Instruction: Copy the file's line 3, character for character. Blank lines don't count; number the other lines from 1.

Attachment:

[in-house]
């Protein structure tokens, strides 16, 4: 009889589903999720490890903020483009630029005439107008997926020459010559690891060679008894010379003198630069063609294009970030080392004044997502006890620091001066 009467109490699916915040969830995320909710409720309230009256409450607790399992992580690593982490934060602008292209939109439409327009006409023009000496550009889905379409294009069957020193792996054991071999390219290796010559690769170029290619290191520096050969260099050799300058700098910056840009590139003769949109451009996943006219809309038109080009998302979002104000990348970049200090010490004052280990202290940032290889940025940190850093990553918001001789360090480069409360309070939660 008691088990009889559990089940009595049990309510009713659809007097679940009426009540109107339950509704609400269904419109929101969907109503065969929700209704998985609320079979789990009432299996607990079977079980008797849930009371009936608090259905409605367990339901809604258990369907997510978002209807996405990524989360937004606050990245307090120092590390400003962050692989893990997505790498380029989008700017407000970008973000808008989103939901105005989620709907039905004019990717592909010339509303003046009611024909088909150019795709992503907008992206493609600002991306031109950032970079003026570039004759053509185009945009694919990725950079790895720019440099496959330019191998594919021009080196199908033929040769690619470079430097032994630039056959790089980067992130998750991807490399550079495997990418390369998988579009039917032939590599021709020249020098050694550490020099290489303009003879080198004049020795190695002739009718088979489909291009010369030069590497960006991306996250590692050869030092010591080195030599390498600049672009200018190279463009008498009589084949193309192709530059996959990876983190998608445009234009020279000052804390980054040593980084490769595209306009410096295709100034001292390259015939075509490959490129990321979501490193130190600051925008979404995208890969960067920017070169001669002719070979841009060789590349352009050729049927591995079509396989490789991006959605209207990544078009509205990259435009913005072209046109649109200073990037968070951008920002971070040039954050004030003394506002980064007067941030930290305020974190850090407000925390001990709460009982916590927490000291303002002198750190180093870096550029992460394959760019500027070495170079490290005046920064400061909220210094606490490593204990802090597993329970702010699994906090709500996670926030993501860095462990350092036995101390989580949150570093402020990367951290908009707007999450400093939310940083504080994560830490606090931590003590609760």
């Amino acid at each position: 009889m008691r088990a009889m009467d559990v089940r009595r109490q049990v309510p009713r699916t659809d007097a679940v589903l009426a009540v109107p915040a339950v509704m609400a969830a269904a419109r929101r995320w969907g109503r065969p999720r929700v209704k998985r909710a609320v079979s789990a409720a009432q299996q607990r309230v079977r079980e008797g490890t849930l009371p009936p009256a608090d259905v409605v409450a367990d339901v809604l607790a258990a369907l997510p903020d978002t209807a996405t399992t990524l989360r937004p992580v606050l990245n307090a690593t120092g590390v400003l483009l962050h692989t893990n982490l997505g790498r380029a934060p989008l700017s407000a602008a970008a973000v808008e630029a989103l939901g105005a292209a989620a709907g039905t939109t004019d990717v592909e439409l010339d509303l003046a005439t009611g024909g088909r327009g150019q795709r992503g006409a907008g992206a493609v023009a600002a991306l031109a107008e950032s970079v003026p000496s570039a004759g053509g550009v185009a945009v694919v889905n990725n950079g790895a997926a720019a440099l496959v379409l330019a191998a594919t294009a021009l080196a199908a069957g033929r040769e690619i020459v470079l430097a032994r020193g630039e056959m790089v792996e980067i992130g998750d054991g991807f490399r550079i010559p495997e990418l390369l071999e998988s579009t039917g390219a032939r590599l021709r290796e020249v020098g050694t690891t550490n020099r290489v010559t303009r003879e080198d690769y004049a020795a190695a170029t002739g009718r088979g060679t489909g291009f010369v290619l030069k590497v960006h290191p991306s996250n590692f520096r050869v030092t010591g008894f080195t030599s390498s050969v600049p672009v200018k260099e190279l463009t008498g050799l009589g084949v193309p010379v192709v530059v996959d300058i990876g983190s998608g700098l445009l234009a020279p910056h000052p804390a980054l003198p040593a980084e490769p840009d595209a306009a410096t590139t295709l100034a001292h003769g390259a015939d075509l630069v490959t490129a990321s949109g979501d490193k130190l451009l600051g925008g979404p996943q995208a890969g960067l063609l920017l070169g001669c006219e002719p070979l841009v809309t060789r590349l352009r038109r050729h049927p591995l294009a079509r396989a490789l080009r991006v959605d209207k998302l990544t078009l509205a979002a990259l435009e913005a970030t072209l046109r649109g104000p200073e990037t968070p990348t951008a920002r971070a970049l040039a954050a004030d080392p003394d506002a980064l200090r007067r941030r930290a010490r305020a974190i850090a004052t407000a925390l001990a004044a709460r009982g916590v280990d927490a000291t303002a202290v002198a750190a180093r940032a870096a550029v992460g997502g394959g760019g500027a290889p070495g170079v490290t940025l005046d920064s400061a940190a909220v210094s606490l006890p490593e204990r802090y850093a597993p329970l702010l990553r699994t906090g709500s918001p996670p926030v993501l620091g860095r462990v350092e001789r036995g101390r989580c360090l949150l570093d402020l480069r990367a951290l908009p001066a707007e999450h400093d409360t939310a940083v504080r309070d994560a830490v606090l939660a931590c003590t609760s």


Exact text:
């Amino acid at each position: 009889m008691r088990a009889m009467d559990v089940r009595r109490q049990v309510p009713r699916t659809d007097a679940v589903l009426a009540v109107p915040a339950v509704m609400a969830a269904a419109r929101r995320w969907g109503r065969p999720r929700v209704k998985r909710a609320v079979s789990a409720a009432q299996q607990r309230v079977r079980e008797g490890t849930l009371p009936p009256a608090d259905v409605v409450a367990d339901v809604l607790a258990a369907l997510p903020d978002t209807a996405t399992t990524l989360r937004p992580v606050l990245n307090a690593t120092g590390v400003l483009l962050h692989t893990n982490l997505g790498r380029a934060p989008l700017s407000a602008a970008a973000v808008e630029a989103l939901g105005a292209a989620a709907g039905t939109t004019d990717v592909e439409l010339d509303l003046a005439t009611g024909g088909r327009g150019q795709r992503g006409a907008g992206a493609v023009a600002a991306l031109a107008e950032s970079v003026p000496s570039a004759g053509g550009v185009a945009v694919v889905n990725n950079g790895a997926a720019a440099l496959v379409l330019a191998a594919t294009a021009l080196a199908a069957g033929r040769e690619i020459v470079l430097a032994r020193g630039e056959m790089v792996e980067i992130g998750d054991g991807f490399r550079i010559p495997e990418l390369l071999e998988s579009t039917g390219a032939r590599l021709r290796e020249v020098g050694t690891t550490n020099r290489v010559t303009r003879e080198d690769y004049a020795a190695a170029t002739g009718r088979g060679t489909g291009f010369v290619l030069k590497v960006h290191p991306s996250n590692f520096r050869v030092t010591g008894f080195t030599s390498s050969v600049p672009v200018k260099e190279l463009t008498g050799l009589g084949v193309p010379v192709v530059v996959d300058i990876g983190s998608g700098l445009l234009a020279p910056h000052p804390a980054l003198p040593a980084e490769p840009d595209a306009a410096t590139t295709l100034a001292h003769g390259a015939d075509l630069v490959t490129a990321s949109g979501d490193k130190l451009l600051g925008g979404p996943q995208a890969g960067l063609l920017l070169g001669c006219e002719p070979l841009v809309t060789r590349l352009r038109r050729h049927p591995l294009a079509r396989a490789l080009r991006v959605d209207k998302l990544t078009l509205a979002a990259l435009e913005a970030t072209l046109r649109g104000p200073e990037t968070p990348t951008a920002r971070a970049l040039a954050a004030d080392p003394d506002a980064l200090r007067r941030r930290a010490r305020a974190i850090a004052t407000a925390l001990a004044a709460r009982g916590v280990d927490a000291t303002a202290v002198a750190a180093r940032a870096a550029v992460g997502g394959g760019g500027a290889p070495g170079v490290t940025l005046d920064s400061a940190a909220v210094s606490l006890p490593e204990r802090y850093a597993p329970l702010l990553r699994t906090g709500s918001p996670p926030v993501l620091g860095r462990v350092e001789r036995g101390r989580c360090l949150l570093d402020l480069r990367a951290l908009p001066a707007e999450h400093d409360t939310a940083v504080r309070d994560a830490v606090l939660a931590c003590t609760s």